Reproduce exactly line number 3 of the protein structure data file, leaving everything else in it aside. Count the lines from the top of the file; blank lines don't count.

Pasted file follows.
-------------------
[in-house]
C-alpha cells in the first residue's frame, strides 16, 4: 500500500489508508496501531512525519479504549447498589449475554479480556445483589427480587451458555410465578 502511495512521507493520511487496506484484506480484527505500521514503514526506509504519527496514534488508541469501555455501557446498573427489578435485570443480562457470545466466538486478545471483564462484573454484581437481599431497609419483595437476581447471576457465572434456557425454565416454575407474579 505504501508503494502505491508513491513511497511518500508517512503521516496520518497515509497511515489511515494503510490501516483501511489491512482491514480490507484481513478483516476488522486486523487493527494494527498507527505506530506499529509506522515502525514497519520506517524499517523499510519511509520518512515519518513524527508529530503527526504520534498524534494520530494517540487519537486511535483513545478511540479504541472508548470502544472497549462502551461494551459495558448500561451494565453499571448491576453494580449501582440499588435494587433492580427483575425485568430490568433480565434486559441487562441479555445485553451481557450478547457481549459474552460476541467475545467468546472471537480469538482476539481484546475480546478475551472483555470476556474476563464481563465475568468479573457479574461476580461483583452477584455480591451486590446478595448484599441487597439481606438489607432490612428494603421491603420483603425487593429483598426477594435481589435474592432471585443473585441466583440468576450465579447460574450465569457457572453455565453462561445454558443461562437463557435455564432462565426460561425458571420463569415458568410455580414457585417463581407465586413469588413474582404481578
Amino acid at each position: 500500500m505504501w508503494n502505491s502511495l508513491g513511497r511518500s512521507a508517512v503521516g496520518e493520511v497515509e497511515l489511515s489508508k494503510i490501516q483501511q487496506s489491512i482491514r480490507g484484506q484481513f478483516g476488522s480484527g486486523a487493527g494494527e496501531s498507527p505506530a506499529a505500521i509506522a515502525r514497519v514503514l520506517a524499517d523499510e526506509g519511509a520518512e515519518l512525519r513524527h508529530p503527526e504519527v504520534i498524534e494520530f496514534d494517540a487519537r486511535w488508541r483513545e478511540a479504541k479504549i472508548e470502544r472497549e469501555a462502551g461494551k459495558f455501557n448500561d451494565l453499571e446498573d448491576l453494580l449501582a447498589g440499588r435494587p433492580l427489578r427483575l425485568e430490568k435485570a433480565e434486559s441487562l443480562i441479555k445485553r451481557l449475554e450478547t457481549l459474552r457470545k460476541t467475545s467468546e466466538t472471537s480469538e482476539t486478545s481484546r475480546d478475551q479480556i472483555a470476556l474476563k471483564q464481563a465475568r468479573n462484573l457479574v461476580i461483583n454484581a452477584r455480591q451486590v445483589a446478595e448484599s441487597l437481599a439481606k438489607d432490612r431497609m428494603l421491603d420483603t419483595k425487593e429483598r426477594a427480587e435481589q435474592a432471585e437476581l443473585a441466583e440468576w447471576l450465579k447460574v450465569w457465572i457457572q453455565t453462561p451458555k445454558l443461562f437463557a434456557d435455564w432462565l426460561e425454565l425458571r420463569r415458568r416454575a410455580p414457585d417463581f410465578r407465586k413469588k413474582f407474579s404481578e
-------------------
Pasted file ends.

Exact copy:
Amino acid at each position: 500500500m505504501w508503494n502505491s502511495l508513491g513511497r511518500s512521507a508517512v503521516g496520518e493520511v497515509e497511515l489511515s489508508k494503510i490501516q483501511q487496506s489491512i482491514r480490507g484484506q484481513f478483516g476488522s480484527g486486523a487493527g494494527e496501531s498507527p505506530a506499529a505500521i509506522a515502525r514497519v514503514l520506517a524499517d523499510e526506509g519511509a520518512e515519518l512525519r513524527h508529530p503527526e504519527v504520534i498524534e494520530f496514534d494517540a487519537r486511535w488508541r483513545e478511540a479504541k479504549i472508548e470502544r472497549e469501555a462502551g461494551k459495558f455501557n448500561d451494565l453499571e446498573d448491576l453494580l449501582a447498589g440499588r435494587p433492580l427489578r427483575l425485568e430490568k435485570a433480565e434486559s441487562l443480562i441479555k445485553r451481557l449475554e450478547t457481549l459474552r457470545k460476541t467475545s467468546e466466538t472471537s480469538e482476539t486478545s481484546r475480546d478475551q479480556i472483555a470476556l474476563k471483564q464481563a465475568r468479573n462484573l457479574v461476580i461483583n454484581a452477584r455480591q451486590v445483589a446478595e448484599s441487597l437481599a439481606k438489607d432490612r431497609m428494603l421491603d420483603t419483595k425487593e429483598r426477594a427480587e435481589q435474592a432471585e437476581l443473585a441466583e440468576w447471576l450465579k447460574v450465569w457465572i457457572q453455565t453462561p451458555k445454558l443461562f437463557a434456557d435455564w432462565l426460561e425454565l425458571r420463569r415458568r416454575a410455580p414457585d417463581f410465578r407465586k413469588k413474582f407474579s404481578e